“The infusion of new blood into any nation’s stallion ranks is vital for the health and the future of any breeding industry, and as a country, we should be aware of this need.”
Summerhill CEOWe’ve just penned a piece on relative values in the culinary world on the Hartford House blog site (www.hartford.co.za), following my return from Australia. Good meals are more often than not the source of good conversation and good entertainment, which reminds me of a piece of useful information which emerged from a good dinner in Melbourne’s Crown Towers last week. I was seated next to a regular South African visitor, Paul Guy, a bloodstocker in the state of Victoria, who pointed out something I should’ve known about the South African stallion environment. I say I should’ve known, because we’re in the stallion business, as you know, up to our necks, and so are most of the major stud farms in the country, yet I suspect that like me, many of my colleagues are unaware of Paul’s revelation.
It astonished me when he pointed out that of the top twenty stallions in South Africa last season, only one was born in the year 2000 or afterwards (in other words, 19 of the top 20 were fifteen-years-old or more). By contrast, the Australian premiership included six “young guns” in their top twenty armoury, which prompted a visitation on the part of my PA, Amorette Kramer, to investigate the position in America and Europe. I guess it’s probably unremarkable that there are parallels between those nations and Australia, given their “shuttling” commonality, which makes the South African exception to what is internationally “normal”, the more stark.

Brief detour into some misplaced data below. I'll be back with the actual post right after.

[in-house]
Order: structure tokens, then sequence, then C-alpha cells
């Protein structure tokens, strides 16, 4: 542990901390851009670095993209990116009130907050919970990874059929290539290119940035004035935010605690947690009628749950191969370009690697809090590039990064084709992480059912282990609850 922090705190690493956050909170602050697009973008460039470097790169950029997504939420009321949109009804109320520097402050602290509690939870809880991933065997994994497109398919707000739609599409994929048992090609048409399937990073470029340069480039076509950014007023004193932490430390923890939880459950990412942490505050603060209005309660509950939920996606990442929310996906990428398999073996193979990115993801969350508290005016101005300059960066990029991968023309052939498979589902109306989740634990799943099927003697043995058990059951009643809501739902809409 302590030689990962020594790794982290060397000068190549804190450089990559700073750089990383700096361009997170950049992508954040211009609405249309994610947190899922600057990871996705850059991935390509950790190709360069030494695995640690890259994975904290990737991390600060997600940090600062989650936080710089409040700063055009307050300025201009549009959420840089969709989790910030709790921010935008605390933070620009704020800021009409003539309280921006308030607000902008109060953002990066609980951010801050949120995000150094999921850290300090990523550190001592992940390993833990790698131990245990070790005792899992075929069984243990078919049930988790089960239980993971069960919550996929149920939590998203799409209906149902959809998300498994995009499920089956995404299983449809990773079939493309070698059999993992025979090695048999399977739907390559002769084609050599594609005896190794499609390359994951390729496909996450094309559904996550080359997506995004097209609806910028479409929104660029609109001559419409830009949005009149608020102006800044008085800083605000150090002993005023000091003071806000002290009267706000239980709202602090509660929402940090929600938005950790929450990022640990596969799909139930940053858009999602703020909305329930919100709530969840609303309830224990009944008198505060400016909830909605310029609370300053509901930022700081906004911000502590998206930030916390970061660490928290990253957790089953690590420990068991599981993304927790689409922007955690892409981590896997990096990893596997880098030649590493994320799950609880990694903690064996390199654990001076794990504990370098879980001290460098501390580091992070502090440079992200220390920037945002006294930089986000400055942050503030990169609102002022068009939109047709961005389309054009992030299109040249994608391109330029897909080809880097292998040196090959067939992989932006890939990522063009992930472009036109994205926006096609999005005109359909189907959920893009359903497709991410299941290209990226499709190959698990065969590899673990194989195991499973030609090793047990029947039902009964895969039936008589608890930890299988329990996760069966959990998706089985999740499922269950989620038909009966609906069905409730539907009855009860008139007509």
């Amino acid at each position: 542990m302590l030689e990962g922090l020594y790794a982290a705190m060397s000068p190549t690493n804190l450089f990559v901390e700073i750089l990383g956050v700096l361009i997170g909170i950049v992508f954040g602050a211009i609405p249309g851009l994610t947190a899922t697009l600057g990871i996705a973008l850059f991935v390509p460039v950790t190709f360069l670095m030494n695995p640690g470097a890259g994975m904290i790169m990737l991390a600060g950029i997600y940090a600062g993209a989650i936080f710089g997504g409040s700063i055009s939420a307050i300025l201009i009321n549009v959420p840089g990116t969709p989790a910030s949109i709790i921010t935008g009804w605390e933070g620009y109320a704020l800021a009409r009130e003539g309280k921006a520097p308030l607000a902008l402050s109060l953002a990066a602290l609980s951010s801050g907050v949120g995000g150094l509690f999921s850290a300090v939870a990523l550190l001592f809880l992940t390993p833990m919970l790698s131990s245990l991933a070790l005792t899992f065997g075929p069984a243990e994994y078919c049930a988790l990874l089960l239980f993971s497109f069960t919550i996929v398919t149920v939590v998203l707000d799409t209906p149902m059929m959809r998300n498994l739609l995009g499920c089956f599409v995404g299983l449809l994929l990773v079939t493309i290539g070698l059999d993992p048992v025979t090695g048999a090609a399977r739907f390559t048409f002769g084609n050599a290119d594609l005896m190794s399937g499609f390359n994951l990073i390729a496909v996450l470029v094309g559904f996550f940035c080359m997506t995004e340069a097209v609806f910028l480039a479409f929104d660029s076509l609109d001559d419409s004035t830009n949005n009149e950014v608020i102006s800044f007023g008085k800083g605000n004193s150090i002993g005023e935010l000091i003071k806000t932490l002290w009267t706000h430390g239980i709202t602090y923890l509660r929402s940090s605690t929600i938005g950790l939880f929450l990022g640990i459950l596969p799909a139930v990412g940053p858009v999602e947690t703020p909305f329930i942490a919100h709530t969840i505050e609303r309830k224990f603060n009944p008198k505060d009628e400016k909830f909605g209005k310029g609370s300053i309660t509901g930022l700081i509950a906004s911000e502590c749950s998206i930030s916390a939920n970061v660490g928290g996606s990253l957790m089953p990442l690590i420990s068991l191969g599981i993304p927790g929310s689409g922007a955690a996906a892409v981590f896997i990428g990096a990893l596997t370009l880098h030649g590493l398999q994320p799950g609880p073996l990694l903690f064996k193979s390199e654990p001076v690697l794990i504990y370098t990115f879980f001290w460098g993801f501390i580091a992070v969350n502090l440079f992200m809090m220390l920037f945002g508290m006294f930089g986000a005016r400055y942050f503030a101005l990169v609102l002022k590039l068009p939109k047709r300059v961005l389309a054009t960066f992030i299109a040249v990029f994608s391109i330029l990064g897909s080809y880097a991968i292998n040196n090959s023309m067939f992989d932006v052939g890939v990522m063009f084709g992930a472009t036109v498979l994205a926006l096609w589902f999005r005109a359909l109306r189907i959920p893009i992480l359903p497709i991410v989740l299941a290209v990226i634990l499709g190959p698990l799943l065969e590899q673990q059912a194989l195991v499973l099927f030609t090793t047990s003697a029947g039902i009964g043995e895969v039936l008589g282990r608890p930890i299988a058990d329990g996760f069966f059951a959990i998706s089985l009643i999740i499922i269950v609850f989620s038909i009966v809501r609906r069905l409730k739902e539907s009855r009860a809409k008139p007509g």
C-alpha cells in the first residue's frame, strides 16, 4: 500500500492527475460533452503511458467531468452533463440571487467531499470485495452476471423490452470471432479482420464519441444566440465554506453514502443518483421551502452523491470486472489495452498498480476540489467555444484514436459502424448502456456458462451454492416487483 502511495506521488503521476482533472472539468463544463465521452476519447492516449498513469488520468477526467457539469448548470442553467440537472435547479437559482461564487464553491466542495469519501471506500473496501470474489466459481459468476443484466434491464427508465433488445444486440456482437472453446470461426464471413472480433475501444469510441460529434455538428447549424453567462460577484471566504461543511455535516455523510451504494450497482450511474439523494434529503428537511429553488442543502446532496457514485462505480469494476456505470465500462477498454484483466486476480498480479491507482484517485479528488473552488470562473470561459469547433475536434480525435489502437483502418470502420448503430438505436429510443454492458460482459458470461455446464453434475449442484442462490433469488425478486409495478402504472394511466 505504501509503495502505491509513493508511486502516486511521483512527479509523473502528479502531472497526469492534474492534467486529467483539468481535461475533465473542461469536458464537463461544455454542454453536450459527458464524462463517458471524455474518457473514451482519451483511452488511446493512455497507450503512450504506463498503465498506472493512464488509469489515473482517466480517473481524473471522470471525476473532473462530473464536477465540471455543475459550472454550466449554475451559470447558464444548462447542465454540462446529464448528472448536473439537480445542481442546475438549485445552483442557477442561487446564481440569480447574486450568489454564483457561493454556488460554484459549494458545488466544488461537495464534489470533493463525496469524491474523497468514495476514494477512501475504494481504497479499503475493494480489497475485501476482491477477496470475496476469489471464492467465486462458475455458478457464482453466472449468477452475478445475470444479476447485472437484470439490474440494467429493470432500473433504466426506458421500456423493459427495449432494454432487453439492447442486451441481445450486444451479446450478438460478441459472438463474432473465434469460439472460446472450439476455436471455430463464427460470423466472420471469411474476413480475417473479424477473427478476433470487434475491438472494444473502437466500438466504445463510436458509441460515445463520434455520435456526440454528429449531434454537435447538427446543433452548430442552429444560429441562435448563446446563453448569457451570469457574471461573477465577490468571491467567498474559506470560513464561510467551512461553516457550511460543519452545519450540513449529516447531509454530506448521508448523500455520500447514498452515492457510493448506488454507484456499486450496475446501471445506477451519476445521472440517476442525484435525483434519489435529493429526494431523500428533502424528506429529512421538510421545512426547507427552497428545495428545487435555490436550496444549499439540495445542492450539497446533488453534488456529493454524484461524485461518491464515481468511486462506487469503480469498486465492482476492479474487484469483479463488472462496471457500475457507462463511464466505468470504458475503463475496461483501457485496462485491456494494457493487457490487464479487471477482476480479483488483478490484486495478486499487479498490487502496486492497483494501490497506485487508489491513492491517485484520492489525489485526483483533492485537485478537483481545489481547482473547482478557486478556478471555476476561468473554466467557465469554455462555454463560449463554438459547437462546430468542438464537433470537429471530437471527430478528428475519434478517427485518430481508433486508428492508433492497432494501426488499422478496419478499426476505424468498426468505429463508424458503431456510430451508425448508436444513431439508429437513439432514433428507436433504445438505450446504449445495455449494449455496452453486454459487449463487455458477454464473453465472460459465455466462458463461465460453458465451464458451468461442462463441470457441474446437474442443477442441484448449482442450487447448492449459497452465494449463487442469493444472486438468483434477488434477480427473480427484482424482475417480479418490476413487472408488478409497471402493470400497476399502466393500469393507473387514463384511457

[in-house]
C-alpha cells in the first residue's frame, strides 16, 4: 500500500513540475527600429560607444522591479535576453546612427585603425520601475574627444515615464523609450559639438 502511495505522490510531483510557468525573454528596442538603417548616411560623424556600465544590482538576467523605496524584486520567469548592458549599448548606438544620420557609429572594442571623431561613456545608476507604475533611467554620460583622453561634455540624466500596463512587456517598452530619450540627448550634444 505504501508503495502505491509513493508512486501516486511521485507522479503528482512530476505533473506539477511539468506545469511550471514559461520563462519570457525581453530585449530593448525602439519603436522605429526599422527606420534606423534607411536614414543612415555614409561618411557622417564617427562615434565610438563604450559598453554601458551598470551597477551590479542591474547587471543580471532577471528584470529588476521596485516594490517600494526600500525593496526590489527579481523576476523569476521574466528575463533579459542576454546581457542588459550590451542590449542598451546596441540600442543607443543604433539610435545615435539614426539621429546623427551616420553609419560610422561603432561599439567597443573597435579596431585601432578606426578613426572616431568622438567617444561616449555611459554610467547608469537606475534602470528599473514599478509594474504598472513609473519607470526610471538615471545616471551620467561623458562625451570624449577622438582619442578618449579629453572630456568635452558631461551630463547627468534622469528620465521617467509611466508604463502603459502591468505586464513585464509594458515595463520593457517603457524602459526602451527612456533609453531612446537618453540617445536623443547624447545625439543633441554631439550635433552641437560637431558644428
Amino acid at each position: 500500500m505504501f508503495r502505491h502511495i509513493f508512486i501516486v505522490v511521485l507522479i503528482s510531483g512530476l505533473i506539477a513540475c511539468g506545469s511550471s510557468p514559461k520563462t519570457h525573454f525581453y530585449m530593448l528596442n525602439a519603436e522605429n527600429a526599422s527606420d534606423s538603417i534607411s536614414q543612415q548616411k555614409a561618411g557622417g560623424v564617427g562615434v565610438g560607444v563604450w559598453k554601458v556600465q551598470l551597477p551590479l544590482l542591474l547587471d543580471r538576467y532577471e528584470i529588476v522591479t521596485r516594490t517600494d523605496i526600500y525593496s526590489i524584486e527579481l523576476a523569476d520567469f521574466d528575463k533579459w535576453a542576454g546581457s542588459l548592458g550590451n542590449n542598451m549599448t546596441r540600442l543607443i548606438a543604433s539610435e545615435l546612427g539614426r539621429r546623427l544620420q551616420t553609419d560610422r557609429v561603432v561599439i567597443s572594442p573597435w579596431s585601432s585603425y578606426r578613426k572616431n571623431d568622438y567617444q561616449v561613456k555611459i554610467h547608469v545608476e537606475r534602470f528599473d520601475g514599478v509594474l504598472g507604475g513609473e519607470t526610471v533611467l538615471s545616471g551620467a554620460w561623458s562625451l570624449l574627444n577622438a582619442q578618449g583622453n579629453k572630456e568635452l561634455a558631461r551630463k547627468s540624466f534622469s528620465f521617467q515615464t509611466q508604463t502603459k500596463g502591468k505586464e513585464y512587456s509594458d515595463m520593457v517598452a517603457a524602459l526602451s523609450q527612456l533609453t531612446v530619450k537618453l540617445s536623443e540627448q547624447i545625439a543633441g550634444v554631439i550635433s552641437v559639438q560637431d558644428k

For some years, our readers will attest to our lament that buyers at the sales appear to have turned their backs on the progeny of new stallions at their own considerable expense. In our effort to understand this trend, we’ve found some forgiveness in the belief that when times are tough, people tend to fall back on the tried-and- trusted. It’s apparent though, that in Europe, the US and Australasia, the buying public adopt a broader and more accommodating stance, recalling that every one of their top sires at one point or another, were once first season sires.
Anyone who’s amused themselves by watching our sires’ videos over the past couple of years, will know that we’ve made a mission of reminding people of this at regular intervals: in the end, those that bought the first progeny of Jet Master, Western Winter, Var, Silvano and Dynasty, among the current generation, cashed in, just as they did when the first stock of Northern Guest, Foveros, Royal Prerogative, Jungle Cove and Persian Wonder debuted a couple of decades ago. Seen purely from the perspective of the racehorse trainer (unlike international jurisdictions, almost all of the “picking” and buying is done by trainers in this country), he gets almost twice the number of horses these days from an untried sire than he does buying a Western Winter, a Var, a Dynasty or a Silvano, so it makes sense to have a leg in more than one camp, particularly in an era when the quality of new entrants in the stallion firmament is at an all-time high.